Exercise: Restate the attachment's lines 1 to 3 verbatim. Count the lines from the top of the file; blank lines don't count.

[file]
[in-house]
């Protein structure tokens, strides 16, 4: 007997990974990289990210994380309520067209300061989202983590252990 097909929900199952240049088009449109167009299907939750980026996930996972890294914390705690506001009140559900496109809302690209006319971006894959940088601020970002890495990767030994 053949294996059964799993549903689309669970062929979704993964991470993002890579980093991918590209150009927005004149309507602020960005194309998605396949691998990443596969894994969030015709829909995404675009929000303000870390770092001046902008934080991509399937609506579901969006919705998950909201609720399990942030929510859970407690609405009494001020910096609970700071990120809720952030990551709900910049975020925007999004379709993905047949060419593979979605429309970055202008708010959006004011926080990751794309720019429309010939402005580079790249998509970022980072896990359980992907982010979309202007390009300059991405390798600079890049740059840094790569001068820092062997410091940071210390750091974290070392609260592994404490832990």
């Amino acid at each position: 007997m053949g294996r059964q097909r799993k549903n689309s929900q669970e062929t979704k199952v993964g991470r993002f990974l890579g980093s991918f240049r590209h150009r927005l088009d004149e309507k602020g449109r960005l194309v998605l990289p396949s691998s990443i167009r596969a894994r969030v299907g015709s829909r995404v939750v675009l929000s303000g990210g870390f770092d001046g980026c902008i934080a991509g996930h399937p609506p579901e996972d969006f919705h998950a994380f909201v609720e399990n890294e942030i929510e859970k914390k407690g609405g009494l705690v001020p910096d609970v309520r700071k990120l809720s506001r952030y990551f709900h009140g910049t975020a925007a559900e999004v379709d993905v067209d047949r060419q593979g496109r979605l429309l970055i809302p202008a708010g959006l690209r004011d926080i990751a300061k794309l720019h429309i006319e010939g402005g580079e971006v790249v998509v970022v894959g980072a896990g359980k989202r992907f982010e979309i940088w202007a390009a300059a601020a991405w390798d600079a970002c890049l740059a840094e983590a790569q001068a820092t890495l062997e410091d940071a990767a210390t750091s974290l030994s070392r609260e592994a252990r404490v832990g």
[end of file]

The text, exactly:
[in-house]
């Protein structure tokens, strides 16, 4: 007997990974990289990210994380309520067209300061989202983590252990 097909929900199952240049088009449109167009299907939750980026996930996972890294914390705690506001009140559900496109809302690209006319971006894959940088601020970002890495990767030994 053949294996059964799993549903689309669970062929979704993964991470993002890579980093991918590209150009927005004149309507602020960005194309998605396949691998990443596969894994969030015709829909995404675009929000303000870390770092001046902008934080991509399937609506579901969006919705998950909201609720399990942030929510859970407690609405009494001020910096609970700071990120809720952030990551709900910049975020925007999004379709993905047949060419593979979605429309970055202008708010959006004011926080990751794309720019429309010939402005580079790249998509970022980072896990359980992907982010979309202007390009300059991405390798600079890049740059840094790569001068820092062997410091940071210390750091974290070392609260592994404490832990």
């Amino acid at each position: 007997m053949g294996r059964q097909r799993k549903n689309s929900q669970e062929t979704k199952v993964g991470r993002f990974l890579g980093s991918f240049r590209h150009r927005l088009d004149e309507k602020g449109r960005l194309v998605l990289p396949s691998s990443i167009r596969a894994r969030v299907g015709s829909r995404v939750v675009l929000s303000g990210g870390f770092d001046g980026c902008i934080a991509g996930h399937p609506p579901e996972d969006f919705h998950a994380f909201v609720e399990n890294e942030i929510e859970k914390k407690g609405g009494l705690v001020p910096d609970v309520r700071k990120l809720s506001r952030y990551f709900h009140g910049t975020a925007a559900e999004v379709d993905v067209d047949r060419q593979g496109r979605l429309l970055i809302p202008a708010g959006l690209r004011d926080i990751a300061k794309l720019h429309i006319e010939g402005g580079e971006v790249v998509v970022v894959g980072a896990g359980k989202r992907f982010e979309i940088w202007a390009a300059a601020a991405w390798d600079a970002c890049l740059a840094e983590a790569q001068a820092t890495l062997e410091d940071a990767a210390t750091s974290l030994s070392r609260e592994a252990r404490v832990g």